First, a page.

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Indians in US have higher incidence of non-communicable diseases, says Dr Bindukumar Kansupada

The Indian-American cardiologist was speaking with New India Abroad about the health challenges of Indian immigrants in the US.

Dr Bindukumar Kansupada. / Courtesy Photo

Bindukumar Kansupada, an Indian-American cardiologist, emphasized during an interaction with New India Abroad that Indians in the US, the UK, Australia, and New Zealand have a significantly higher incidence of non-communicable diseases (NCDs).

“Part of the reason for this is that we immigrants tend to go less for preventive healthcare compared to what is required,” he explained. “We have noted over the last 50 years the prevalence of cardiovascular disease among the Southeast Asian population in the US, UK, Canada, etc. is significantly higher.”

“It happens at a younger age. Indians tend to get a heart attack at a much younger age, almost 10 years younger than Caucasians. Diabetes also has a very high prevalence,” Kansupada added. 

He highlighted that there is a high prevalence of diabetes among Southeast Asian Indians, contributing to the global increase in diabetes cases, including in developing countries like India. By 2045, it is projected that one in every four individuals in urban areas of India will have diabetes, amounting to approximately 125 million people.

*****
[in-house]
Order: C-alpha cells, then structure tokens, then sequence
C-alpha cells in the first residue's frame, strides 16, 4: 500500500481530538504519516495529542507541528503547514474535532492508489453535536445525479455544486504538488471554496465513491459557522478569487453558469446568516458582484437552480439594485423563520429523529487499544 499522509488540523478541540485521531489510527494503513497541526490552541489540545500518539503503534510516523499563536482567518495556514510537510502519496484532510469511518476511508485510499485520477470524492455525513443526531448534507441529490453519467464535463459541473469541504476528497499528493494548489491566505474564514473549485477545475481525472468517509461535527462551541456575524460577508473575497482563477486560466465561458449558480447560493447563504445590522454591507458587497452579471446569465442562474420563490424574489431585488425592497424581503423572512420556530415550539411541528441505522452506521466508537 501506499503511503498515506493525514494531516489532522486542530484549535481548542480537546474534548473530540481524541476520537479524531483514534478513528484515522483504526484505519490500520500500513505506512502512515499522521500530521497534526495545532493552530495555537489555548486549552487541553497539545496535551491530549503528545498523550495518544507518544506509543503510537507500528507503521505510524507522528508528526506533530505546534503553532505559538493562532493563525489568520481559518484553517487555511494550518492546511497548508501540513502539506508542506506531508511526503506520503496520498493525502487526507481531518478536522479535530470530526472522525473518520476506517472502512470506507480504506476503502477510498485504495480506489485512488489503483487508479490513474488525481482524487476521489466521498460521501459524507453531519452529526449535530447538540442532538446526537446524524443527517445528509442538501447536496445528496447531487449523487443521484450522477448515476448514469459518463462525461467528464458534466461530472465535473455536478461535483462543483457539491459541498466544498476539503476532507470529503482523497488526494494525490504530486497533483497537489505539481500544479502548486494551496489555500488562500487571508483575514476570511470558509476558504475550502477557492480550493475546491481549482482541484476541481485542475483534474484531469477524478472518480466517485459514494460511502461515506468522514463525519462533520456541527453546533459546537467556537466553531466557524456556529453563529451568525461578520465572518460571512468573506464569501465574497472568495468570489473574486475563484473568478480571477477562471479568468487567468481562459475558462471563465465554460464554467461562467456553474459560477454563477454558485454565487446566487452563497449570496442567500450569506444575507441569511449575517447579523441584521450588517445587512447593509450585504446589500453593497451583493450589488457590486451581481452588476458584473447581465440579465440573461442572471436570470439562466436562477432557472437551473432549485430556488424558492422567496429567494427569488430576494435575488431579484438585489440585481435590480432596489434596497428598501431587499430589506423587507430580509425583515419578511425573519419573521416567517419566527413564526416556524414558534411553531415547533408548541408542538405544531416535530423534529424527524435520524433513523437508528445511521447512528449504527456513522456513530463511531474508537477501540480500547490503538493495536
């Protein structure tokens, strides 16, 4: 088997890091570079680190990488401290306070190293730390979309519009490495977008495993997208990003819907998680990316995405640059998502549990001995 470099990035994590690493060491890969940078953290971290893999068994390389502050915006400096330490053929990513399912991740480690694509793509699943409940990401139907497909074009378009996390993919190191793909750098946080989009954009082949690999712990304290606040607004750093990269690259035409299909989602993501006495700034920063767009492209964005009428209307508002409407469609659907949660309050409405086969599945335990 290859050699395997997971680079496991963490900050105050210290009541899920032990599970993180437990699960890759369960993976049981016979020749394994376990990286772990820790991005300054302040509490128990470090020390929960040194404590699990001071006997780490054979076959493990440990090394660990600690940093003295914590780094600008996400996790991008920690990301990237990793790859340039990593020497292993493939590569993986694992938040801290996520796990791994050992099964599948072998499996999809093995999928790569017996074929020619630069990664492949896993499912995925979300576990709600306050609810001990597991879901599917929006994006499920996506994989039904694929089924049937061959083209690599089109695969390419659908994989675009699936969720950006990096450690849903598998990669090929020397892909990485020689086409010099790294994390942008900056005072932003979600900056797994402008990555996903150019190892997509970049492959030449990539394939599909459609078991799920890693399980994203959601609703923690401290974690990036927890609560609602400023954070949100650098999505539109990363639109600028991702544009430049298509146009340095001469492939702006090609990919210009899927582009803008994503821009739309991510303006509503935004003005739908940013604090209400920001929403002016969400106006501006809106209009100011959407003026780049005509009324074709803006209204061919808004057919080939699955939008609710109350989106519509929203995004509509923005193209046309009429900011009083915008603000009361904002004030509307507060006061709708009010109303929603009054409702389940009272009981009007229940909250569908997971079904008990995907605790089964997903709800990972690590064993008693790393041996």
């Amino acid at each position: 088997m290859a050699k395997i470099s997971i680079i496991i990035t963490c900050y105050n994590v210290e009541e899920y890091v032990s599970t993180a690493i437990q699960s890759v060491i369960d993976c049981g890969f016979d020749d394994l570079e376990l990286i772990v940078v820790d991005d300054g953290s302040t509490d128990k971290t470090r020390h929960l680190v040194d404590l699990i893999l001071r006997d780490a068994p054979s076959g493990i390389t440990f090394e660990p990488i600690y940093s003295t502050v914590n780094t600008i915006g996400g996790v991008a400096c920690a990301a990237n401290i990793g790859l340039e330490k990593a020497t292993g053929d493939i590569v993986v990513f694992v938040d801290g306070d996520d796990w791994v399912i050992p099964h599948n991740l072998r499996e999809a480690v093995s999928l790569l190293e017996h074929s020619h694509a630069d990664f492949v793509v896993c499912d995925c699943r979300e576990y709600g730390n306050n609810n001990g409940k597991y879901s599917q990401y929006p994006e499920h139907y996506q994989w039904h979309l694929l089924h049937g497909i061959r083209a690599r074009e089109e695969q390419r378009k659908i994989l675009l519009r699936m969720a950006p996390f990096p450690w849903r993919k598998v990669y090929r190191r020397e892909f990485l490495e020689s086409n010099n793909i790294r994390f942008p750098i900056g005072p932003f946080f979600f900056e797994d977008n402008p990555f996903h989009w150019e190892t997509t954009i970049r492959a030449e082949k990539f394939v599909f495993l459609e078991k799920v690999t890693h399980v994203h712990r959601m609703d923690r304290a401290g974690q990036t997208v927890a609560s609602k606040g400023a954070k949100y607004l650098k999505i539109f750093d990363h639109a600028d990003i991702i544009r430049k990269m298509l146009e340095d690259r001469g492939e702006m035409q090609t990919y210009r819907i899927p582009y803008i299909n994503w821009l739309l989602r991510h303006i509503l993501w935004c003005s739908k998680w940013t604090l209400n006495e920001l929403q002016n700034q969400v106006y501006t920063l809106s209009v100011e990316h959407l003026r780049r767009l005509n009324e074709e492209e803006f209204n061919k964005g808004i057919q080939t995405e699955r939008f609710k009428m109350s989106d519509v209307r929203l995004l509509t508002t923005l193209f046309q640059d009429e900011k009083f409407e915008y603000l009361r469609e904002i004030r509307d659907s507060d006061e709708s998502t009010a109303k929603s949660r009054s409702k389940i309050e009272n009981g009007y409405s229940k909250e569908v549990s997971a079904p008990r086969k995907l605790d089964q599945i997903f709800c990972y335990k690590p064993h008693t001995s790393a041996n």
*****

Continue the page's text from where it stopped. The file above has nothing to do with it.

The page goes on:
Kansupada is the vice chairman of the Health Council of the WHEELS Global Foundation, a philanthropic initiative to drive transformation. He said that the organization aims to spread awareness about health issues globally, leveraging the contributions of people willing to share their knowledge, time, and resources and initiating efforts to impact rural development in India through technology-driven media and telehealth.

“Within the next five years, our first objective is to get awareness regarding NCD and mental health,” he said. 

Kansupada also emphasized that the government should play a crucial role in promoting health by supporting natural living and facilitating access to organic and natural foods. It should uphold traditional values of respecting parents, teachers, and guests (Matru Deo Bhava, Pitru Devo Bhava, Guru Devo Bhava, Atithi Devo Bhava). Additionally, the government should invest in education and research to understand and highlight the benefits of natural living and organic diets.

Kansupada is board-certified in Internal Medicine, Cardiology, Echocardiography, and Nuclear Cardiology. He holds fellowships with the American College of Cardiology, the American College of Chest Physicians, and the American Society of Nuclear Cardiology.

He earned his MBBS degree from Topiwala Medical College, Mumbai University, and completed his post-graduate training in invasive and noninvasive cardiology, as well as electrophysiology, at the Medical College of Pennsylvania (Drexel University Medical School).

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